Top

Food security: Will it impact the masses?

Food security: Will it  impact the masses?
Highlights

With the passage of Food Security Bill in both Houses of parliament, the UPA has managed to get through another Bill of Rights—after the right...

Many politicians, of different hues, believe that the measure will hit the farmers adversely. And that it would only balloon the already large fiscal deficit, casting a longer shadow on an economy already strained and slowing down

With the passage of Food Security Bill in both Houses of parliament, the UPA has managed to get through another Bill of Rights—after the right to “information”, “employment”, “education”, “forest rights” to tribals, “identity” in the provision of UIDs which are being rolled out. And now it is “food”. These are rights which have been guaranteed by law.

UPA-II has been known for its scams and for price rise, which has damaged the Government’s authority and credibility and the Congress is faced with the challenge of having to combat this widely prevalent perception today. And yet, it is also true that when history judges the UPA rule, it may also take into account the rights-based framework it has provided to the deprived amongst our citizenry, however inadequate that might be.

After all, 5 kgs of food grains per person a month is not very much to go on, and would add up to roughly 125 gms of grain per meal if there are two meals a day. So also is the case with MNREGA. It, after all, ensures only 100 days of employment to one family at the rate of Rs 100 a day, which means around Rs 800 per month for a family.

And yet there is such an outcry from certain sections of our society, who are reacting to it as if feeding the poor or giving them some livelihood, however low level, is a crime. It is as if these people are not part of India, and have no right to live with dignity like the rest of us do. The reaction to food security shows how much of a burial the principles of equity and justice have been given in our society.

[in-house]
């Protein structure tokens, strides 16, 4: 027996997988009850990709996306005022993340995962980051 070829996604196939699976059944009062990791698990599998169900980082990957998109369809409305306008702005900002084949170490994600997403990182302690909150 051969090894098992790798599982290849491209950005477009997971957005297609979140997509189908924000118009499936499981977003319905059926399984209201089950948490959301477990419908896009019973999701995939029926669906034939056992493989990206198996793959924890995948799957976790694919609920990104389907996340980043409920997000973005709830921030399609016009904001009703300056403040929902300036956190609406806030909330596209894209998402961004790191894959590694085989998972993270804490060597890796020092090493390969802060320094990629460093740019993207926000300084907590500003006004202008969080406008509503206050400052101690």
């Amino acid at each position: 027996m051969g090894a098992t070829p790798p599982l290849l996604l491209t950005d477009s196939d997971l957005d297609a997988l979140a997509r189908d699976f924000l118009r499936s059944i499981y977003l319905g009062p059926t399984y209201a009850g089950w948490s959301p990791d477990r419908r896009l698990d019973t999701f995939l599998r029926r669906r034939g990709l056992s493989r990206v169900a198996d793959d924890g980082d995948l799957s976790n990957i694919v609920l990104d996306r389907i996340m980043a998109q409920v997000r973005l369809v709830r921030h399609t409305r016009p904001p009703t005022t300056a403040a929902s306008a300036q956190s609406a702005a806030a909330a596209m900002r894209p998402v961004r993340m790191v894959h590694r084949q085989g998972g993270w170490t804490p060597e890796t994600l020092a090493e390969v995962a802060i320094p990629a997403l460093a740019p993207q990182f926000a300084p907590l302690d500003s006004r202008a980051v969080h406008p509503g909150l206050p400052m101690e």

Politicians have been savvier in their response. Even though the Opposition parties know that the Congress would encash this electorally, the issue is such that when the chips were down, they were not able to oppose it. They criticised the Bill in Parliament for not going far enough, but they did not even insist on a vote, for no party wanted to be seen to be voting against it.

The question, however, is a whether the measure is going to have the desired impact that the ruling party hopes for and it would be naïve to believe that this has not been done with elections in view. The voter, becoming increasingly sceptical about politicians, is more likely to be influenced by what she gets in hand than by promises. And the Food Security Act will take a year to roll out. This is the criticism that the Opposition leaders made—that given a year’s lead time, the Government did not have to resort to an ordinance just before the start of the monsoon session of Parliament. Of course, the Congress- ruled States will try and hasten the process but the non-Congress states, who would naturally not want to let the Congress take the credit, would take their time in identifying the beneficiaries.